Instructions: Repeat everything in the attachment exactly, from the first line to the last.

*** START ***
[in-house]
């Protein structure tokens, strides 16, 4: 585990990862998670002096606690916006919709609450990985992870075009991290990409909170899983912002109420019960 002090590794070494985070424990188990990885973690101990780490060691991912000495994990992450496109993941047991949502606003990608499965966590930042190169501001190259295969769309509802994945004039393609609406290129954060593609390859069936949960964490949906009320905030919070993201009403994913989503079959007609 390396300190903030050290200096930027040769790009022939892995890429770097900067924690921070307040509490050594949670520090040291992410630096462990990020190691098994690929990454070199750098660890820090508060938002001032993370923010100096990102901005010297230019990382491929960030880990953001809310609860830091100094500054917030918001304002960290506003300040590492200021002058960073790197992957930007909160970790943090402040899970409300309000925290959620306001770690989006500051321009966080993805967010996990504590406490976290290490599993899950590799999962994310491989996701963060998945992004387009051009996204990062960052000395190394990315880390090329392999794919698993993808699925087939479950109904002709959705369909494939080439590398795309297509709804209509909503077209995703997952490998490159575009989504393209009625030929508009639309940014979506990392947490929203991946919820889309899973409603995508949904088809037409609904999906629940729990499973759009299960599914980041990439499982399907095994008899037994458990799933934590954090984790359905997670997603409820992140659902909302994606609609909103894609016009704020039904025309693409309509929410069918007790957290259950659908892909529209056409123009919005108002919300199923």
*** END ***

[in-house]
């Protein structure tokens, strides 16, 4: 585990990862998670002096606690916006919709609450990985992870075009991290990409909170899983912002109420019960 002090590794070494985070424990188990990885973690101990780490060691991912000495994990992450496109993941047991949502606003990608499965966590930042190169501001190259295969769309509802994945004039393609609406290129954060593609390859069936949960964490949906009320905030919070993201009403994913989503079959007609 390396300190903030050290200096930027040769790009022939892995890429770097900067924690921070307040509490050594949670520090040291992410630096462990990020190691098994690929990454070199750098660890820090508060938002001032993370923010100096990102901005010297230019990382491929960030880990953001809310609860830091100094500054917030918001304002960290506003300040590492200021002058960073790197992957930007909160970790943090402040899970409300309000925290959620306001770690989006500051321009966080993805967010996990504590406490976290290490599993899950590799999962994310491989996701963060998945992004387009051009996204990062960052000395190394990315880390090329392999794919698993993808699925087939479950109904002709959705369909494939080439590398795309297509709804209509909503077209995703997952490998490159575009989504393209009625030929508009639309940014979506990392947490929203991946919820889309899973409603995508949904088809037409609904999906629940729990499973759009299960599914980041990439499982399907095994008899037994458990799933934590954090984790359905997670997603409820992140659902909302994606609609909103894609016009704020039904025309693409309509929410069918007790957290259950659908892909529209056409123009919005108002919300199923």